Firms offering cars for rent are legally required to collect and remit car rental excise taxes as part of their business obligations. As the example of the visitor at Salt Lake City International shows, however, the economic incidence of the tax is realized by consumers in the form of higher prices.

Economic theory suggests that the burden of a tax is borne on those who make few adjustments to their behavior in response to the tax. The demand for car rentals is relatively inelastic. This means that consumers will be less sensitive to the change in price introduced by the tax, as they may have few options other than renting a car to get to their destination. The availability of substitutes is one factor that determines a good or service’s elasticity; with car rentals, they are often one of the only options for transport in rural or suburban areas in the United States.

Though consumers of car rentals may be less sensitive to car rental taxes than those choosing among transit options in their hometowns, this does not mean that car rental taxes have no economic impact. These taxes distort the decision-making of consumers and the economies of the taxing jurisdictions.

For example, tax scholars William Gale and Kim Rueben found that a $4 per day rental car levy in Kansas City, Missouri—an effective tax rate of about 13 percent on an economy vehicle—reduced the number of customers at affected branches by 9 percent relative to branches that were unaffected.[14] While consumers had less than a proportionate response to the tax, they altered their behavior by using other transportation options.[15]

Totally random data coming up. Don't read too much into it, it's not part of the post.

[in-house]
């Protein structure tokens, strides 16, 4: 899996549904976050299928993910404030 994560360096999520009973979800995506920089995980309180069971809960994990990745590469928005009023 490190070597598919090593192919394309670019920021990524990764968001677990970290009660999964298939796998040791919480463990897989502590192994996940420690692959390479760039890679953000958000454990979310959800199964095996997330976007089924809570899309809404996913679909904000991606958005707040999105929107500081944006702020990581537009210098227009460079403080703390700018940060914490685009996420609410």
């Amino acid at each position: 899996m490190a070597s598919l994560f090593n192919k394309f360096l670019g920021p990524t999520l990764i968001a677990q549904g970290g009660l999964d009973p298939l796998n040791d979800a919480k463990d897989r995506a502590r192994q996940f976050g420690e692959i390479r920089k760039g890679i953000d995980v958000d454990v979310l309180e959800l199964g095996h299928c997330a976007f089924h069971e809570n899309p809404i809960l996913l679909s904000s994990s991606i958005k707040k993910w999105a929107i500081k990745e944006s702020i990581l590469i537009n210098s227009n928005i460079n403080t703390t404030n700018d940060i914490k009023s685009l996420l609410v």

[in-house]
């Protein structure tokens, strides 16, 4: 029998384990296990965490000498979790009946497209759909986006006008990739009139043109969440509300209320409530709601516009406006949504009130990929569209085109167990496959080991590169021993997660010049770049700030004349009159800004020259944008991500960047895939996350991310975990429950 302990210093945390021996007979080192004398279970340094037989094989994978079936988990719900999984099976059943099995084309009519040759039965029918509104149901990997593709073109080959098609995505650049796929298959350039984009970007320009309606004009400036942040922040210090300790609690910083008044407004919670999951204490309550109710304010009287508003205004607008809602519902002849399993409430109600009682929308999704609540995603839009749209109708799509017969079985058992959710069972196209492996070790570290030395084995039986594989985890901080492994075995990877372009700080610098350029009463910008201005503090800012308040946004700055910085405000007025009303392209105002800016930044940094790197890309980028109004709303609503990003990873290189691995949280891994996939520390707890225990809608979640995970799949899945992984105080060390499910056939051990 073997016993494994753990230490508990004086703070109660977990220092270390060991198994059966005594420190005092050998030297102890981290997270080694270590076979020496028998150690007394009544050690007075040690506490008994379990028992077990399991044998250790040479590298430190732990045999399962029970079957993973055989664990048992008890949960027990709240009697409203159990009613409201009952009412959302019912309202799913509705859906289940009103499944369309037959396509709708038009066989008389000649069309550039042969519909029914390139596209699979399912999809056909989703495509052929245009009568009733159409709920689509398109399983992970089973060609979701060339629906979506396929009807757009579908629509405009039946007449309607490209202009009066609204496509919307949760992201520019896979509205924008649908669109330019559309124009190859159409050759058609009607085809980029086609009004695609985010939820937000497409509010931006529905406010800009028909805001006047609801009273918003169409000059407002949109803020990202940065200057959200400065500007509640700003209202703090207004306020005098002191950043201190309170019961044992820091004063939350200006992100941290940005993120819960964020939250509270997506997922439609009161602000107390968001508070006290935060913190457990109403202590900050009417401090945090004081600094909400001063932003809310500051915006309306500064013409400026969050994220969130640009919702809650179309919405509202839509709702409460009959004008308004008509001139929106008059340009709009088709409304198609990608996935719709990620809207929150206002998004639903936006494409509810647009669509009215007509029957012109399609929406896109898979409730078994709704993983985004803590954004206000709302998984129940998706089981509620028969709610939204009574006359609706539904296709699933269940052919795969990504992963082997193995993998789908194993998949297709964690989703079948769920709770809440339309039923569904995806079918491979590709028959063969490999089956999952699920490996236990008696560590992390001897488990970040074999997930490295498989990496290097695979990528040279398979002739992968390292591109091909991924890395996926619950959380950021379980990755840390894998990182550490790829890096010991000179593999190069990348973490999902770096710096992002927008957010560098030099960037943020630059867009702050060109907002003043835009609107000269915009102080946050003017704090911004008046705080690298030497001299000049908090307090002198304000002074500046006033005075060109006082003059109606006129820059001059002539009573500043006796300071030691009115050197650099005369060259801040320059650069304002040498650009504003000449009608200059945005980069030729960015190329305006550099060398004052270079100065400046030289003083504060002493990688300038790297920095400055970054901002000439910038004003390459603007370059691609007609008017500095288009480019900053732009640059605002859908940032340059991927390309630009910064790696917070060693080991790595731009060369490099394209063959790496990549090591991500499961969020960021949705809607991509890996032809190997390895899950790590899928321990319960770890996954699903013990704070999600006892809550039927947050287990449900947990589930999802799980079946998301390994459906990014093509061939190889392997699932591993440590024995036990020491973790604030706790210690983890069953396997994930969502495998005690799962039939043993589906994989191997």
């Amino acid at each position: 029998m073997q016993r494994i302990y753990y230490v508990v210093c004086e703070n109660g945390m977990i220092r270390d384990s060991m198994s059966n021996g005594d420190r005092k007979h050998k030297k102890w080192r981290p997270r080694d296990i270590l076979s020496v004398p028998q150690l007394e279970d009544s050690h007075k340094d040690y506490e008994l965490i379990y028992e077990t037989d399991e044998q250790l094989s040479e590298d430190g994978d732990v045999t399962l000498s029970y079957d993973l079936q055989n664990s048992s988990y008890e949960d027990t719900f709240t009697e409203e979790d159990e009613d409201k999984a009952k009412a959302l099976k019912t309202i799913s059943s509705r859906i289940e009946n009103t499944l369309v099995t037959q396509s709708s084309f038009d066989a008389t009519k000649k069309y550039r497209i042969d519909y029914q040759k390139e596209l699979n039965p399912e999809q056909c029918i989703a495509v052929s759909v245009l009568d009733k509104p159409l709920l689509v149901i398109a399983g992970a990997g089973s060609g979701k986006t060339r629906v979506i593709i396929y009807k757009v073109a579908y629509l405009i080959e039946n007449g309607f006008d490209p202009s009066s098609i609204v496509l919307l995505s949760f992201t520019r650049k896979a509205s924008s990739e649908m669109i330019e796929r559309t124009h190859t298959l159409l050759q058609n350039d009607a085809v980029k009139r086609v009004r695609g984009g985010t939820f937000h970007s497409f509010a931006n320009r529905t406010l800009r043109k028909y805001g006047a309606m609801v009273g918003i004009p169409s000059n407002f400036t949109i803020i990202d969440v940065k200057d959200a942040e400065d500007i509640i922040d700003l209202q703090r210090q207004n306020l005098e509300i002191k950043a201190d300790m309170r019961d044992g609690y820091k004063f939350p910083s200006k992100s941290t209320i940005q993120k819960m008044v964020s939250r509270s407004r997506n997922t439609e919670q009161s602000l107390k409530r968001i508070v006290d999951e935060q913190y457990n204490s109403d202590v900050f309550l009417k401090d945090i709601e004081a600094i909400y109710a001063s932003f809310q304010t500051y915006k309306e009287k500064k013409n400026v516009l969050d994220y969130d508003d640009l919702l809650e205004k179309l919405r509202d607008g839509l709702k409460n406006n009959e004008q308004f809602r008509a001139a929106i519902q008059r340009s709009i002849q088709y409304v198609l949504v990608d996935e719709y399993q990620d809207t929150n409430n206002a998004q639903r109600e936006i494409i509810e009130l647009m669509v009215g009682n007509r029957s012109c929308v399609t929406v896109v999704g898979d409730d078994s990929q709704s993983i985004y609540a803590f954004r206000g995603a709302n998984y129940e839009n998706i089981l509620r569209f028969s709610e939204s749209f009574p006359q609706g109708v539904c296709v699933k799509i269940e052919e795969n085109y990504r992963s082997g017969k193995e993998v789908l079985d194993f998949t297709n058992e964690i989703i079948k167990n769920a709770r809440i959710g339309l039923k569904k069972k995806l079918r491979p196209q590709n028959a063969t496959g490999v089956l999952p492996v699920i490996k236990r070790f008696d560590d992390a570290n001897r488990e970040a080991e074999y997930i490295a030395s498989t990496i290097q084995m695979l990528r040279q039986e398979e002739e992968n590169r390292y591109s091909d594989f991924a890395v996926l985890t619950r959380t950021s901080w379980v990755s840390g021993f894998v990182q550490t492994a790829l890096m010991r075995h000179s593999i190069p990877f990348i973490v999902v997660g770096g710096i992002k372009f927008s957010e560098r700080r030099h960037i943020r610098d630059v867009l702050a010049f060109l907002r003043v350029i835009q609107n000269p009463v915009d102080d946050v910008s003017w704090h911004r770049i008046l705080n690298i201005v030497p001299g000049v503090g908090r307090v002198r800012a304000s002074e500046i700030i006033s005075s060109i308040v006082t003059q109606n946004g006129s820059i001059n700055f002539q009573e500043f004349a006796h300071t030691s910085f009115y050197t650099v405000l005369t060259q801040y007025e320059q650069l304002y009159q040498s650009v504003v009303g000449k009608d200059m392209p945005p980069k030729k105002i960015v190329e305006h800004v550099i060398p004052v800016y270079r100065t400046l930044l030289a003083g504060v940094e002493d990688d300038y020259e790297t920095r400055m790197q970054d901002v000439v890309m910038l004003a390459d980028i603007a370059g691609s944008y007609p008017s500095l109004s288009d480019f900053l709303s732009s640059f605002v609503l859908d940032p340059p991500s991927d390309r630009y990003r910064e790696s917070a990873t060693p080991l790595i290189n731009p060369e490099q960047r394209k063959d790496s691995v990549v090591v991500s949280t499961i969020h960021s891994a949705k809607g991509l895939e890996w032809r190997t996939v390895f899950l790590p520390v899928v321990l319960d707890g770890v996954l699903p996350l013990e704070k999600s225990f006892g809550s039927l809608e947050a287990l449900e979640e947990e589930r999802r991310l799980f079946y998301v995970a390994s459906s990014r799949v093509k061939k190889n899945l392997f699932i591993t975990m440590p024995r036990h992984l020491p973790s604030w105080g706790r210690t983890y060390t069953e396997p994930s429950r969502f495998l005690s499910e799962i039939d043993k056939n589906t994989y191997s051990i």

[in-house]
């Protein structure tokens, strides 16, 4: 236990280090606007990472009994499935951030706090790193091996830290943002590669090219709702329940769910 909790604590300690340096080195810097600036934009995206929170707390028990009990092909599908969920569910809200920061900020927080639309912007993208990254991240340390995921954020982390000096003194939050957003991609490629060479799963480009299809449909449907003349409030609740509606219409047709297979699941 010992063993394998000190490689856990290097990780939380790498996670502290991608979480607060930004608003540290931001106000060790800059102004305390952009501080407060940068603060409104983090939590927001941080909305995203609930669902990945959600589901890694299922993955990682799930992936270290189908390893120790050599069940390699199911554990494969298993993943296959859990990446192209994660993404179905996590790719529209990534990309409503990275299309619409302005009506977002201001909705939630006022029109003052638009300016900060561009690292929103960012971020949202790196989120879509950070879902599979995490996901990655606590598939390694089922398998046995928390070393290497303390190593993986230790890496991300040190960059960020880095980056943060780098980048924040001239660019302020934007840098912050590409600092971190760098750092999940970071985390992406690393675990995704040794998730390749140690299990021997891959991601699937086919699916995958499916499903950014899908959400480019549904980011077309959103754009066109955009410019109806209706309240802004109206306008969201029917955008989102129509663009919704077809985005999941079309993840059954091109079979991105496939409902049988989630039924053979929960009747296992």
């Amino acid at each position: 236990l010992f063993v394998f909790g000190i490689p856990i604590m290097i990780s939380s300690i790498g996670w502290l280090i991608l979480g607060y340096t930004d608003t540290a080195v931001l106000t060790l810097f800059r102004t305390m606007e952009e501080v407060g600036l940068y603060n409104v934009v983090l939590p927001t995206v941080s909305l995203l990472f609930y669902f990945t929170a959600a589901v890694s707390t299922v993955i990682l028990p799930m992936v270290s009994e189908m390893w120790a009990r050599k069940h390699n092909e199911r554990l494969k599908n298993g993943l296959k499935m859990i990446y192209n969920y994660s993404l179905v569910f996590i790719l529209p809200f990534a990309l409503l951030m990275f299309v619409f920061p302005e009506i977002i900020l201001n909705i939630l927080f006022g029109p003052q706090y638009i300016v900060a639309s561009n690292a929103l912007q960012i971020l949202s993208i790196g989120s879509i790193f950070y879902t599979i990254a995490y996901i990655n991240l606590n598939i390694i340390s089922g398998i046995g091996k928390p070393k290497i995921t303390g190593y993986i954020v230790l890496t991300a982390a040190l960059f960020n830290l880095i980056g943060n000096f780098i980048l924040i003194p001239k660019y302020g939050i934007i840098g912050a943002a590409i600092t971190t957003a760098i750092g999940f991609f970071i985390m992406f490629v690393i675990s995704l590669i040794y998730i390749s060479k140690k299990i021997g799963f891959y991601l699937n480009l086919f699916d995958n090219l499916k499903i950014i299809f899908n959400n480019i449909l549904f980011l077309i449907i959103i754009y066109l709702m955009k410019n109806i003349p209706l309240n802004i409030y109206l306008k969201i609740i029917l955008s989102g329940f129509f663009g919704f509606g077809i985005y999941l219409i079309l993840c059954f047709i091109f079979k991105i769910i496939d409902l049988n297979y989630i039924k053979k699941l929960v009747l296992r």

Tax Exporting

Car rental excise taxes are a great example of tax exporting, which occurs when state and local governments create tax burdens for nonresidents. Excise taxes on car rentals can be grouped with hotel occupancy taxes, meal taxes, commuter taxes, and tourism taxes as examples of states and localities exporting their tax burden to nonresidents. In 2019, about 21 percent of taxes collected from states and localities were from nonresidents.[16]

Tourists paying gas taxA gas tax is commonly used to describe the variety of taxes levied on gasoline at both the federal and state levels, to provide funds for highway repair and maintenance, as well as for other government infrastructure projects. These taxes are levied in a few ways, including per-gallon excise taxes, excise taxes imposed on wholesalers, and general sales taxes that apply to the purchase of gasoline. , out-of-state corporations paying corporate income taxA corporate income tax (CIT) is levied by federal and state governments on business profits. Many companies are not subject to the CIT because they are taxed as pass-through businesses, with income reportable under the individual income tax. es, and visitors paying state sales taxes are other examples of tax exporting. Policymakers have an incentive to export tax burdens, as it reduces the political pressure involved when levying new taxes on constituents.

Nonresident travelers and tourists make up a large segment of those using car rental services, though residents also rent cars for their own travel needs. Travelers and tourists bear most of the tax burden, as car rental firms pass on most of the tax burden to consumers. This form of tax exporting is indirect, as it would be a violation of the U.S. Constitution’s Commerce Clause to directly impose a tax burden on nonresidents that is not imposed on residents.[17]